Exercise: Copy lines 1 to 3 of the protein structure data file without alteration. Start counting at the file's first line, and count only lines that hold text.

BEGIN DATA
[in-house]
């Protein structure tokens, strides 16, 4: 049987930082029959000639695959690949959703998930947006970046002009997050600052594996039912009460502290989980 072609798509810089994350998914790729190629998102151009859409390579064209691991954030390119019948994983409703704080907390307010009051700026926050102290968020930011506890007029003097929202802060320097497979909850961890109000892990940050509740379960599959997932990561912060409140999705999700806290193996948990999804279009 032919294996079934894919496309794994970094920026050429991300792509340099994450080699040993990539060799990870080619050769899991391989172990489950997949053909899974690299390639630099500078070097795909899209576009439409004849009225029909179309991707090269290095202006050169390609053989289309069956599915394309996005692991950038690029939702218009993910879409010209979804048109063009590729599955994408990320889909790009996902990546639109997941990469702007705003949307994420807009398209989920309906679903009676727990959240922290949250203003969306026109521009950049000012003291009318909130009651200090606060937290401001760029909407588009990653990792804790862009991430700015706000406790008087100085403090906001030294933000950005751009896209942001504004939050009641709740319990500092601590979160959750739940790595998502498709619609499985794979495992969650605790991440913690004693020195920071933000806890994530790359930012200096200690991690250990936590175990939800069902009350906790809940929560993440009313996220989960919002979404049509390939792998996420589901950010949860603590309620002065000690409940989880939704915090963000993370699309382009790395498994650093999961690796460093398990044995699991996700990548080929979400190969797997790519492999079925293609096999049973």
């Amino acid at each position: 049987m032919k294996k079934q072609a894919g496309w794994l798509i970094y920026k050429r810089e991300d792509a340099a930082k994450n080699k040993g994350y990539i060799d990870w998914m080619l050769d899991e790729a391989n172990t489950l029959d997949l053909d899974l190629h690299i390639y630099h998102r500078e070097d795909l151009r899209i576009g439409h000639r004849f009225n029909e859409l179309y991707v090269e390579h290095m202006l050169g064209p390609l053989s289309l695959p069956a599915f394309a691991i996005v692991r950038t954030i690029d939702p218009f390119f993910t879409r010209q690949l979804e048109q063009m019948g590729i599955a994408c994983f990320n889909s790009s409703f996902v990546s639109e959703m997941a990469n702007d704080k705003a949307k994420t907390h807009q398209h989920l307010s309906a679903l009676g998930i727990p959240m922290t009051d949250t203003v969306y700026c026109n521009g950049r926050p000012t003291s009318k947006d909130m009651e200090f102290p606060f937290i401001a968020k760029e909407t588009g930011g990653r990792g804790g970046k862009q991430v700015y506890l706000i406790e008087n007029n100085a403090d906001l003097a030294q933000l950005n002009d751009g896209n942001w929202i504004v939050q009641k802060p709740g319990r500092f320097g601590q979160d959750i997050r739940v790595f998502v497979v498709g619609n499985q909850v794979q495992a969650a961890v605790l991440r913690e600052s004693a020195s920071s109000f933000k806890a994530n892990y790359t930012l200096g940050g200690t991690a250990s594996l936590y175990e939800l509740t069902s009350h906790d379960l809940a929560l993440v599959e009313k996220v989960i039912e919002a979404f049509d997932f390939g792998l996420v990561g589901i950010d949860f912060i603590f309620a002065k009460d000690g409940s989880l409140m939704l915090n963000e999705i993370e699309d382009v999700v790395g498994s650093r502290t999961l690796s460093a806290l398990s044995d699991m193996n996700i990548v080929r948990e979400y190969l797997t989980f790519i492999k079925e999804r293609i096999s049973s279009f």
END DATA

[in-house]
């Protein structure tokens, strides 16, 4: 049987930082029959000639695959690949959703998930947006970046002009997050600052594996039912009460502290989980 072609798509810089994350998914790729190629998102151009859409390579064209691991954030390119019948994983409703704080907390307010009051700026926050102290968020930011506890007029003097929202802060320097497979909850961890109000892990940050509740379960599959997932990561912060409140999705999700806290193996948990999804279009 032919294996079934894919496309794994970094920026050429991300792509340099994450080699040993990539060799990870080619050769899991391989172990489950997949053909899974690299390639630099500078070097795909899209576009439409004849009225029909179309991707090269290095202006050169390609053989289309069956599915394309996005692991950038690029939702218009993910879409010209979804048109063009590729599955994408990320889909790009996902990546639109997941990469702007705003949307994420807009398209989920309906679903009676727990959240922290949250203003969306026109521009950049000012003291009318909130009651200090606060937290401001760029909407588009990653990792804790862009991430700015706000406790008087100085403090906001030294933000950005751009896209942001504004939050009641709740319990500092601590979160959750739940790595998502498709619609499985794979495992969650605790991440913690004693020195920071933000806890994530790359930012200096200690991690250990936590175990939800069902009350906790809940929560993440009313996220989960919002979404049509390939792998996420589901950010949860603590309620002065000690409940989880939704915090963000993370699309382009790395498994650093999961690796460093398990044995699991996700990548080929979400190969797997790519492999079925293609096999049973």
């Amino acid at each position: 049987m032919k294996k079934q072609a894919g496309w794994l798509i970094y920026k050429r810089e991300d792509a340099a930082k994450n080699k040993g994350y990539i060799d990870w998914m080619l050769d899991e790729a391989n172990t489950l029959d997949l053909d899974l190629h690299i390639y630099h998102r500078e070097d795909l151009r899209i576009g439409h000639r004849f009225n029909e859409l179309y991707v090269e390579h290095m202006l050169g064209p390609l053989s289309l695959p069956a599915f394309a691991i996005v692991r950038t954030i690029d939702p218009f390119f993910t879409r010209q690949l979804e048109q063009m019948g590729i599955a994408c994983f990320n889909s790009s409703f996902v990546s639109e959703m997941a990469n702007d704080k705003a949307k994420t907390h807009q398209h989920l307010s309906a679903l009676g998930i727990p959240m922290t009051d949250t203003v969306y700026c026109n521009g950049r926050p000012t003291s009318k947006d909130m009651e200090f102290p606060f937290i401001a968020k760029e909407t588009g930011g990653r990792g804790g970046k862009q991430v700015y506890l706000i406790e008087n007029n100085a403090d906001l003097a030294q933000l950005n002009d751009g896209n942001w929202i504004v939050q009641k802060p709740g319990r500092f320097g601590q979160d959750i997050r739940v790595f998502v497979v498709g619609n499985q909850v794979q495992a969650a961890v605790l991440r913690e600052s004693a020195s920071s109000f933000k806890a994530n892990y790359t930012l200096g940050g200690t991690a250990s594996l936590y175990e939800l509740t069902s009350h906790d379960l809940a929560l993440v599959e009313k996220v989960i039912e919002a979404f049509d997932f390939g792998l996420v990561g589901i950010d949860f912060i603590f309620a002065k009460d000690g409940s989880l409140m939704l915090n963000e999705i993370e699309d382009v999700v790395g498994s650093r502290t999961l690796s460093a806290l398990s044995d699991m193996n996700i990548v080929r948990e979400y190969l797997t989980f790519i492999k079925e999804r293609i096999s049973s279009f």